SEATTLE — If the Northwest’s largest proposed coal export gets built near Bellingham, Wash., it would draw train traffic from across the region, carrying coal from Wyoming and Montana to be exported to Asia.
And that would lead to more traffic, according to a new report from the Seattle Department of Transportation.
The report says that if the Gateway Pacific Terminal goes in near Bellingham, Seattleites could spend up to 50 percent more time waiting for trains to go by at various railroad crossings in the city.
The report commissioned by the city estimated that gates would be down at railroad crossings an additional 31 to 83 minutes each day in 2015, and an additional 67 to 183 minutes in 2026. The study says the proposed coal trains would impact emergency vehicle trips to and from the waterfront.
That would “create significant traffic impacts with regard to traffic going between the waterfront and the maritime and industrial businesses on the other side of the tracks,” said Seattle Mayor Mike McGinn.
The report also said that coal train traffic would make it harder for the three major fire stations in downtown Seattle to get to the waterfront, causing delayed emergency response times.
The report authors did not contact Burlington Northern Santa Fe – the company that would be moving the coal – for input in this report.
Nor did they assess the cost to improve safety or build overpasses necessary to ease the traffic congestion.
Another report from proponents of the Gateway Pacific Terminal say it would generate close to $1.7 million in property revenue and $44 million in Washington state sales and use-tax revenues.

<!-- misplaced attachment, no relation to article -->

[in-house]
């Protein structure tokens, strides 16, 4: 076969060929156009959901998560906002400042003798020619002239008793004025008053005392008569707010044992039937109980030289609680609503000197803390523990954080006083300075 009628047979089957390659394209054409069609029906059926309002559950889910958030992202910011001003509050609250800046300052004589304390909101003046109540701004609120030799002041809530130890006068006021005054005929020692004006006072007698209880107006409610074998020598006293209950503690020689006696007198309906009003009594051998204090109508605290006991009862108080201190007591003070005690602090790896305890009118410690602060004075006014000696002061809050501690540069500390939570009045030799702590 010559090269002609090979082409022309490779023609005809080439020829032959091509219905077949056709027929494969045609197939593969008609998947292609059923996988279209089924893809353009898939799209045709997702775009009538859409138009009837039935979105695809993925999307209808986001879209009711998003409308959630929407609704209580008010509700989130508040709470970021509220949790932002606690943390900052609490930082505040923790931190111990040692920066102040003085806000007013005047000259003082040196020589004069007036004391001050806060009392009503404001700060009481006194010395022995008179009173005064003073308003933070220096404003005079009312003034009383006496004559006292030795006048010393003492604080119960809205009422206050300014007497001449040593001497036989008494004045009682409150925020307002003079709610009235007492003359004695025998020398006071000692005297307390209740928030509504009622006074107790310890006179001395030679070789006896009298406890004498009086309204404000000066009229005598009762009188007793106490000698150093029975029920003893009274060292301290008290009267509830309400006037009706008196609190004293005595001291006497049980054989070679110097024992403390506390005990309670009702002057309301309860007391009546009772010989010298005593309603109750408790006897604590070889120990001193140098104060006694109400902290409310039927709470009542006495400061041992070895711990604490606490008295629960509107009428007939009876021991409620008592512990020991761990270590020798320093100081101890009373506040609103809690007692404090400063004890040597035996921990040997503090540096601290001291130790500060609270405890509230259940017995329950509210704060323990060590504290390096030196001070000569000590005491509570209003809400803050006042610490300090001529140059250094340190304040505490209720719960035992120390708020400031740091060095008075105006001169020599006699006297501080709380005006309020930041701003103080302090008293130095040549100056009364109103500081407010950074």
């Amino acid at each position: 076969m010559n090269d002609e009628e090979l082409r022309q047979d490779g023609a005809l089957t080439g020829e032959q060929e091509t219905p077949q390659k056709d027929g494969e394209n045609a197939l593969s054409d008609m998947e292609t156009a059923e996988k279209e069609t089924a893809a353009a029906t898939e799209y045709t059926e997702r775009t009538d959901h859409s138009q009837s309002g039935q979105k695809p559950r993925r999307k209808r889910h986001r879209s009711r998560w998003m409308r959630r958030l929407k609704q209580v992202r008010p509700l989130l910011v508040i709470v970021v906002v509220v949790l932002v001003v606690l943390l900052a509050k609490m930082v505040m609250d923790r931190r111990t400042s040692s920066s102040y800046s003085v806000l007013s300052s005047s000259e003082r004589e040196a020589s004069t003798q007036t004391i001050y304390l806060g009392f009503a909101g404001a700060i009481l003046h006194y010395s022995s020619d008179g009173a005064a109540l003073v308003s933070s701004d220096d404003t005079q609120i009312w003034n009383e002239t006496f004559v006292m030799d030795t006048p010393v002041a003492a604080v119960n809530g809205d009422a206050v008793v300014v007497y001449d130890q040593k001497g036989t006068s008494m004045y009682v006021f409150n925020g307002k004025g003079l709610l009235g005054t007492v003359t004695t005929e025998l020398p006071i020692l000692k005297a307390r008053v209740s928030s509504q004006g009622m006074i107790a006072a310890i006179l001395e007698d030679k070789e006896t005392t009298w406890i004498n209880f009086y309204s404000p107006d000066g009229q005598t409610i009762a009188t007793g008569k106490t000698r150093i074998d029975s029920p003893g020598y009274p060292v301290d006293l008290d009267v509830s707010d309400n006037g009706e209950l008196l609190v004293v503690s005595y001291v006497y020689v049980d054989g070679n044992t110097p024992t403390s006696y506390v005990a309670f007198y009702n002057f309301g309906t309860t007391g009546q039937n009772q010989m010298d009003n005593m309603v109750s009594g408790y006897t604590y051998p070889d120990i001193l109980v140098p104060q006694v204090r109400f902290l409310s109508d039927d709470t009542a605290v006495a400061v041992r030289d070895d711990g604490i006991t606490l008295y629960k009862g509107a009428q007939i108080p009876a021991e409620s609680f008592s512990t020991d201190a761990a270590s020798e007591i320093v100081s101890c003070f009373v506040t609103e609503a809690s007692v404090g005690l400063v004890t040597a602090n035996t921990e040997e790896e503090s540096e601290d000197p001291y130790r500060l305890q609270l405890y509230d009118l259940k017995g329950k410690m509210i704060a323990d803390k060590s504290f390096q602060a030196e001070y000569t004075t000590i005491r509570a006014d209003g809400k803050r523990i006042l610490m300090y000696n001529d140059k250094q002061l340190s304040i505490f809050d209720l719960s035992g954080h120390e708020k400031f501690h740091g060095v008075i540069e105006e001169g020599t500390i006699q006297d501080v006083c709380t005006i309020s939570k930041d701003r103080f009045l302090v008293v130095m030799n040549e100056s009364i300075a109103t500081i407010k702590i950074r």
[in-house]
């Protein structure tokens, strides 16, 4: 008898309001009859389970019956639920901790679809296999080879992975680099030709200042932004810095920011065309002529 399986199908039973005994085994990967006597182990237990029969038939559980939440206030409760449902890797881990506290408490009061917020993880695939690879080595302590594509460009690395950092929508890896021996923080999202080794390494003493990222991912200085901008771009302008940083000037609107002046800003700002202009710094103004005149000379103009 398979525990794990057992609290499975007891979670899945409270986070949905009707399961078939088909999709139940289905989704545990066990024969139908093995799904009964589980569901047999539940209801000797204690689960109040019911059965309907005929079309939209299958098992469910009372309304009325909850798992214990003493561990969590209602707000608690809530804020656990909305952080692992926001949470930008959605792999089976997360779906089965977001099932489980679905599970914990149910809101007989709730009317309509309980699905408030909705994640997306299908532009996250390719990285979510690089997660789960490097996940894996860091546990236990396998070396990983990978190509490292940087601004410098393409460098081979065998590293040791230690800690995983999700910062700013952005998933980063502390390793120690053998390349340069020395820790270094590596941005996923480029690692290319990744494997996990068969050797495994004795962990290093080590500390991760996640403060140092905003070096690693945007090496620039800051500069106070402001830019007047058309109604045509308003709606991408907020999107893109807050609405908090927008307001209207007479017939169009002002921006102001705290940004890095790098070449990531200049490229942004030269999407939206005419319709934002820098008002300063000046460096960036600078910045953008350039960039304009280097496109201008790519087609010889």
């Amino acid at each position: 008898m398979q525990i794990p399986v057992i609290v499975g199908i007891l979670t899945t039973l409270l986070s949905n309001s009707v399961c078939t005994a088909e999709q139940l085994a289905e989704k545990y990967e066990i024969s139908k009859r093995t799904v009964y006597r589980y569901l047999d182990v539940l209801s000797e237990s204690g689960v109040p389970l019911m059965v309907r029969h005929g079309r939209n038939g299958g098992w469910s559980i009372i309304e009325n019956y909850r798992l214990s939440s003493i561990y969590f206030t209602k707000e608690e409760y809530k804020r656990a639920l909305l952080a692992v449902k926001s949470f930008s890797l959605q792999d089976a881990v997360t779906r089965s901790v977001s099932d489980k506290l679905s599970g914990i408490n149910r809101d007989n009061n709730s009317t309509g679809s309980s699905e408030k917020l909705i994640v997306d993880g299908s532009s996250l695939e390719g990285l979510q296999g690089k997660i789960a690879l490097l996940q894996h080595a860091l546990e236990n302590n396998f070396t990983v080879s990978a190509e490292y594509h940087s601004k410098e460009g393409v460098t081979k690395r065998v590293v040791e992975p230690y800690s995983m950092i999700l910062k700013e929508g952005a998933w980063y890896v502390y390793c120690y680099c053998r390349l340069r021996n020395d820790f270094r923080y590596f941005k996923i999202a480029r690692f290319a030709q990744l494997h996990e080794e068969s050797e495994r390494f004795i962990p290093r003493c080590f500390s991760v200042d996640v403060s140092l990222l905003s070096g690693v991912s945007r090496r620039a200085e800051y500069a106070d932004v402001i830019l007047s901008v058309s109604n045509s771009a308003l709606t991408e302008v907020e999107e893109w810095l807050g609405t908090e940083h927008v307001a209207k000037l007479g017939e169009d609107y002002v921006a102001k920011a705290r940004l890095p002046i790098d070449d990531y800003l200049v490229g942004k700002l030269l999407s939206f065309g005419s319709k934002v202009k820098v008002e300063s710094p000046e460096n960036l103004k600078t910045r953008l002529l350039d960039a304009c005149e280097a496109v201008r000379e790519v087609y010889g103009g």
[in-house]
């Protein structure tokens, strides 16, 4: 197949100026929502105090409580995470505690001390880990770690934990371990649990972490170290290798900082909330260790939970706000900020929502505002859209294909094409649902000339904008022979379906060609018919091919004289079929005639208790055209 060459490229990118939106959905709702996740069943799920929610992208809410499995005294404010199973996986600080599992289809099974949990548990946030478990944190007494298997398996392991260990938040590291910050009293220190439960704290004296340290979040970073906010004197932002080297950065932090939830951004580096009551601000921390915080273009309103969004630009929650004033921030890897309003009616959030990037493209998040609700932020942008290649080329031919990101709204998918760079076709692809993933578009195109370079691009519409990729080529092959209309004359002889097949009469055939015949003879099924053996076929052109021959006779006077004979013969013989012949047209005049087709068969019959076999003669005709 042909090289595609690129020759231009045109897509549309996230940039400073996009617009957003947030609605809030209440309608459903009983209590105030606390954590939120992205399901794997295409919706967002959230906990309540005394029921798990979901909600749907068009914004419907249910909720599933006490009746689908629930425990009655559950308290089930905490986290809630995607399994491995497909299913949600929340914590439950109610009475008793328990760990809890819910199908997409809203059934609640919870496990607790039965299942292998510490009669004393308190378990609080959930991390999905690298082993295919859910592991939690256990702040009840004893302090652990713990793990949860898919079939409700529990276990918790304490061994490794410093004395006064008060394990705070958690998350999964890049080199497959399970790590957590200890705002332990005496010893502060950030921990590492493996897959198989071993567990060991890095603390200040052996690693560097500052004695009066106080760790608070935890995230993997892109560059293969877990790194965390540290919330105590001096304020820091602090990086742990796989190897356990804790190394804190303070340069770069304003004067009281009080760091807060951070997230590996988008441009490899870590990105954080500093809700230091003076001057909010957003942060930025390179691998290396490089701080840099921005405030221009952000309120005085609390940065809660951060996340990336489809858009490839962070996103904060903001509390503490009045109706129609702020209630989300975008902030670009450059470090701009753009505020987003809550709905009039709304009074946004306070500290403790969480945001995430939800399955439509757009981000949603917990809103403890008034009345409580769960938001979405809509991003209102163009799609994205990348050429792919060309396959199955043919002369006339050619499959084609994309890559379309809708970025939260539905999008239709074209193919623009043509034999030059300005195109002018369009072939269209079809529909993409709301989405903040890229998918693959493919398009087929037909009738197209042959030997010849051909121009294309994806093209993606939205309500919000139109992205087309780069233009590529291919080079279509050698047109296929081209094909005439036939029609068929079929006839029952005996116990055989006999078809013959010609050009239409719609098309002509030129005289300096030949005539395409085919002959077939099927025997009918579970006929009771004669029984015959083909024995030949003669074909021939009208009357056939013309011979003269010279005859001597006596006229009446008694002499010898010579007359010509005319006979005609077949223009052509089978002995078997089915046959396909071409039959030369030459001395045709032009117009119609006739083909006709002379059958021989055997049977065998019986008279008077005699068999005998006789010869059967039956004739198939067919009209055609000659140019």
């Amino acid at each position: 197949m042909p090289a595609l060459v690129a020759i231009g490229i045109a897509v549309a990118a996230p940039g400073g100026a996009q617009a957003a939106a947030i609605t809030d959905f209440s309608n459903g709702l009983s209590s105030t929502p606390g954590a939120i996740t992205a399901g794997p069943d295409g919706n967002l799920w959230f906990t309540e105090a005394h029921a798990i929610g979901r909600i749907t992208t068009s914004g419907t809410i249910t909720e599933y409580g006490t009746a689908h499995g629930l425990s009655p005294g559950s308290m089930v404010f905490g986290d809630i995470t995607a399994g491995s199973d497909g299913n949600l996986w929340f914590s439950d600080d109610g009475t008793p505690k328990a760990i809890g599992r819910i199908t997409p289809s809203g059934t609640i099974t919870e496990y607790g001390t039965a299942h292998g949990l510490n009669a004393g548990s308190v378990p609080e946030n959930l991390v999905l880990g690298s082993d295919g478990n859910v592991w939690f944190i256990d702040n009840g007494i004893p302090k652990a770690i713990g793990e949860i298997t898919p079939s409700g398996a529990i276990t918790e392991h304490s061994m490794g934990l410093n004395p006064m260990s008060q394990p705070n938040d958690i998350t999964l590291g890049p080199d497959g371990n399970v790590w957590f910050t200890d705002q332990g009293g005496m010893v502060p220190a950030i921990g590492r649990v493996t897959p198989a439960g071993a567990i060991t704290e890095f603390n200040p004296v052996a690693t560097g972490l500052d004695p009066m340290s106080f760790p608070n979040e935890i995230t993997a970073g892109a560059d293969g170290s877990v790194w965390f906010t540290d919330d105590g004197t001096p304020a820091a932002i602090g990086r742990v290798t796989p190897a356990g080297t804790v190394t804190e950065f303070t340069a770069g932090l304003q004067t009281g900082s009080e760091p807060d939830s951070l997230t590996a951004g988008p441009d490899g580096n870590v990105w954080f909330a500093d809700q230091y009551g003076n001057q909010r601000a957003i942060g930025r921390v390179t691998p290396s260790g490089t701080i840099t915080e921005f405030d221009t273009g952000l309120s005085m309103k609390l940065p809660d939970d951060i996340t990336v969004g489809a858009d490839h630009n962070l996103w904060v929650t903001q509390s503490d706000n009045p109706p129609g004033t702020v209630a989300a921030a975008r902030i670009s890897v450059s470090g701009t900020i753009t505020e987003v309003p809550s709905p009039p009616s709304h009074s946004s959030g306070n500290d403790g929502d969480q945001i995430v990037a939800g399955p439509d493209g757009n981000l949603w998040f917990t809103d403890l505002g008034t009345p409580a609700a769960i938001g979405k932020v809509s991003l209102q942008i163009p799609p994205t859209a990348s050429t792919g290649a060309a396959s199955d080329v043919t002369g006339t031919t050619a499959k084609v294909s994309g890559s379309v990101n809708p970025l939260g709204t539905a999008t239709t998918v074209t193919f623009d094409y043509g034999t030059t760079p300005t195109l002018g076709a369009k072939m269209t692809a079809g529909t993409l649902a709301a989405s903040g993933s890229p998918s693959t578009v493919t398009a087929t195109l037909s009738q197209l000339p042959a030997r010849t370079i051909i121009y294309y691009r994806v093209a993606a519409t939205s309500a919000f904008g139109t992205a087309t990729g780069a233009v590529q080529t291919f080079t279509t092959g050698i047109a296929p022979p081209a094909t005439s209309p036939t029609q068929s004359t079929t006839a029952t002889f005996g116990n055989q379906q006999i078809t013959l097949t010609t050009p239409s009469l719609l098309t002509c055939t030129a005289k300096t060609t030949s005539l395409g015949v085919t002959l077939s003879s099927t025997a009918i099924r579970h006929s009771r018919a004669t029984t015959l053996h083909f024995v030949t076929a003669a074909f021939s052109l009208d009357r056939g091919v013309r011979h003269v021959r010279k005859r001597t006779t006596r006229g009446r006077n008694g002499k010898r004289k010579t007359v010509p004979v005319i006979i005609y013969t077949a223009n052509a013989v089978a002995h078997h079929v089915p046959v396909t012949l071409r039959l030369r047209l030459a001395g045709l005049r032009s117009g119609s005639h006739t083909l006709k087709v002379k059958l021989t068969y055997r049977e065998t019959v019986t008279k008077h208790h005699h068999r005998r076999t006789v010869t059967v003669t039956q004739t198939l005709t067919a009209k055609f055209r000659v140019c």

At full capacity though, the proposed terminal would mean nine more trains a day, coming and going, across Washington and Oregon. That, says McGinn, poses problems for more than just Seattle.
“I’m going share this review with other cities and other mayors who have train tracks running through their cities,” McGinn said, “because there are communities from one end of Washington to the other which are going to have to face these questions about these effects.”
A statewide rail study from 2006 shows sections of that route are already at or over capacity and referred to Spokane as a “choke point.”
There are now 5 ports in the Northwest considering coal export facilities.
Coal trains would move from Wyoming and Montana through Spokane and then West along the Columbia River gorge toward the coast. Traveling through towns in northern Idaho and Oregon as well.
That could mean coal trains moving through other rail chokepoints in the region – including Portland, and the Washington cities of Longview, Kalama and Vancouver.
(EarthFix/OPB reporter Bonnie Stewart and the Associated Press contributed to this report.)
(Hover over markers to hear reports on coal in communities of the Northwest. Then click “website” for more EarthFix coverage. Click here for larger map view. Note: Train routes are approximations. They illustrate potential corridors based on existing lines and publicly available information.)